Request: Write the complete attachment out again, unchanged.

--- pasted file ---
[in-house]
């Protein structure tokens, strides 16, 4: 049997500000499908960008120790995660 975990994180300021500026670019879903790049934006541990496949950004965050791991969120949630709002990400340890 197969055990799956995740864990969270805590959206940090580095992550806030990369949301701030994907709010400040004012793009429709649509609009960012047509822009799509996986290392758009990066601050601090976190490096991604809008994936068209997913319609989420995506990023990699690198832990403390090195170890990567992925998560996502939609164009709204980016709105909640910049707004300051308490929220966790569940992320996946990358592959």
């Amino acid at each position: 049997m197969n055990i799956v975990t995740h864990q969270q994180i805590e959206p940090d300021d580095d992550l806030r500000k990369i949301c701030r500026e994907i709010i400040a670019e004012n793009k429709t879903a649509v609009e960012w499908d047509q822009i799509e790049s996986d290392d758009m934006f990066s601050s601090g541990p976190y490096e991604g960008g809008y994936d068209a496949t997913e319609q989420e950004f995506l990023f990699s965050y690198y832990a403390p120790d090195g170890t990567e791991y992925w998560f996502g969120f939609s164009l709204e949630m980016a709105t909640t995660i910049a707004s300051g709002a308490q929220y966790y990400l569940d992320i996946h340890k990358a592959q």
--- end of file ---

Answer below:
[in-house]
């Protein structure tokens, strides 16, 4: 049997500000499908960008120790995660 975990994180300021500026670019879903790049934006541990496949950004965050791991969120949630709002990400340890 197969055990799956995740864990969270805590959206940090580095992550806030990369949301701030994907709010400040004012793009429709649509609009960012047509822009799509996986290392758009990066601050601090976190490096991604809008994936068209997913319609989420995506990023990699690198832990403390090195170890990567992925998560996502939609164009709204980016709105909640910049707004300051308490929220966790569940992320996946990358592959």
């Amino acid at each position: 049997m197969n055990i799956v975990t995740h864990q969270q994180i805590e959206p940090d300021d580095d992550l806030r500000k990369i949301c701030r500026e994907i709010i400040a670019e004012n793009k429709t879903a649509v609009e960012w499908d047509q822009i799509e790049s996986d290392d758009m934006f990066s601050s601090g541990p976190y490096e991604g960008g809008y994936d068209a496949t997913e319609q989420e950004f995506l990023f990699s965050y690198y832990a403390p120790d090195g170890t990567e791991y992925w998560f996502g969120f939609s164009l709204e949630m980016a709105t909640t995660i910049a707004s300051g709002a308490q929220y966790y990400l569940d992320i996946h340890k990358a592959q």